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Please use this identifier to cite or link to this item: http://hdl.handle.net/1959.3/68141
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- The DEEP2 galaxy redshift survey: evolution of the colour-density relation at 0.4 < z < 1.35
- Cooper, Michael C.; Newman, Jeffery A.; Coil, Alison L.; Croton, Darren J.; Gerke, Brian F.; Yan, Renbin; Davis, Marc; Faber, S. M.; Guhathakurta, Puragra; Koo, David C.; Weiner, Benjamin J.; Willmer, Christopher N. A.
- Using a sample of 19 464 galaxies drawn from the DEEP2 Galaxy Redshift Survey, we study the relationship between galaxy colour and environment at 0.4 < z < 1.35 . We find that the fraction of galaxies on the red sequence depends strongly on local environment out to z > 1 , being larger in regions of greater galaxy density. At all epochs probed, we also find a small population of red, morphologically early-type galaxies residing in regions of low measured overdensity. The observed correlations between the red fraction and local overdensity are highly significant, with the trend at z > 1 detected at a greater than 5σ level. Over the entire redshift regime studied, we find that the colour–density relation evolves continuously, with red galaxies more strongly favouring overdense regions at low z relative to their red-sequence counterparts at high redshift. At z≳ 1.3 , the red fraction only weakly correlates with overdensity, implying that any colour dependence to the clustering of ∼L* galaxies at that epoch must be small. Our findings add weight to existing evidence that the build-up of galaxies on the red sequence has occurred preferentially in overdense environments (i.e. galaxy groups) at z≲ 1.5 . Furthermore, we identify the epoch (z∼ 2) at which typical ∼L* galaxies began quenching and moved on to the red sequence in significant number. The strength of the observed evolutionary trends at 0 < z < 1.35 suggests that the correlations observed locally, such as the morphology–density and colour–density relations, are the result of environment-driven mechanisms (i.e. 'nurture') and do not appear to have been imprinted (by 'nature') upon the galaxy population during their epoch of formation.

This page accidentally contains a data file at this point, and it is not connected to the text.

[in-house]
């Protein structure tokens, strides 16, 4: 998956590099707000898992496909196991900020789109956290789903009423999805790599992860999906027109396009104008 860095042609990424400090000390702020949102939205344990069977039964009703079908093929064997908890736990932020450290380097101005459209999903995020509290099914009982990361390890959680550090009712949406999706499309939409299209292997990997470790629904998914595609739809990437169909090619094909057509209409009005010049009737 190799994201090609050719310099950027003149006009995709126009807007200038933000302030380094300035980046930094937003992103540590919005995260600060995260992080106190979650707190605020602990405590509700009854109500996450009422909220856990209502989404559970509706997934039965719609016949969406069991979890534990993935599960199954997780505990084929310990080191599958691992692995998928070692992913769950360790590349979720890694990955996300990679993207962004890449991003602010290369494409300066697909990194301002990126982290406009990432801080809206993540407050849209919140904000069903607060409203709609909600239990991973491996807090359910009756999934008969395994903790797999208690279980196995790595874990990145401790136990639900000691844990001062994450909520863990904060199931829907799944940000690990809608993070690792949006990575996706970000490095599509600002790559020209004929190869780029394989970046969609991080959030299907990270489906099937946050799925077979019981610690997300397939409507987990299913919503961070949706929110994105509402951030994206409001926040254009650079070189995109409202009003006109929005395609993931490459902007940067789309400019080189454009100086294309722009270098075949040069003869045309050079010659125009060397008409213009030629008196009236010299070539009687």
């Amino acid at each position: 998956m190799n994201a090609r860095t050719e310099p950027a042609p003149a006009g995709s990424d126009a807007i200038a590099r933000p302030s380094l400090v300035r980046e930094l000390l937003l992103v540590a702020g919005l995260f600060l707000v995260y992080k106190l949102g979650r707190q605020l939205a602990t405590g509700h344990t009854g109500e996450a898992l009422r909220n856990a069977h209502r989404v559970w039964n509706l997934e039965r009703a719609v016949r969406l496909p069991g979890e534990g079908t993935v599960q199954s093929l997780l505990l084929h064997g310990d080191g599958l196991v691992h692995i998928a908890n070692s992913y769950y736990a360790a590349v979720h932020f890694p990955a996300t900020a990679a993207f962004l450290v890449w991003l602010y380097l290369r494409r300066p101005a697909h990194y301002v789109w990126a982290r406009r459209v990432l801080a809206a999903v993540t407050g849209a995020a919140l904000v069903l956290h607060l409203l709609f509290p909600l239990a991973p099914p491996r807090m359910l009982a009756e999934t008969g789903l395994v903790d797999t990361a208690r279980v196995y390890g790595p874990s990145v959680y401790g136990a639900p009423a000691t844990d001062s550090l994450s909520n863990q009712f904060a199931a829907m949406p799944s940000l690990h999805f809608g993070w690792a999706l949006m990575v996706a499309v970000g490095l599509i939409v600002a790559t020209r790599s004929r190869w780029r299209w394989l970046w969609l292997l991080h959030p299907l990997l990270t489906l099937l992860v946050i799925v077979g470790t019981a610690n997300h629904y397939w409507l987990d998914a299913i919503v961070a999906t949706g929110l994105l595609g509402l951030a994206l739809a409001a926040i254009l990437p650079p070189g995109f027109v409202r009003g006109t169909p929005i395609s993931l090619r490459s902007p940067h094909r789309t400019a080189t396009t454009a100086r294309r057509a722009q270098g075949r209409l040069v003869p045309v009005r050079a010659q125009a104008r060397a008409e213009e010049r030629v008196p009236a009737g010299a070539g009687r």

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- Journal article
- Monthly Notices of the Royal Astronomical Society, Vol. 376, no. 4 (Apr 2007), pp. 1445-1459
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- Copyright © 2007 The Authors. Journal compilation copyright © 2007 Royal Astronomical Society. Accepted manuscript reproduced here in accordance with the copyright policy of the publisher. The definitive publication is available at www.interscience.wiley.com.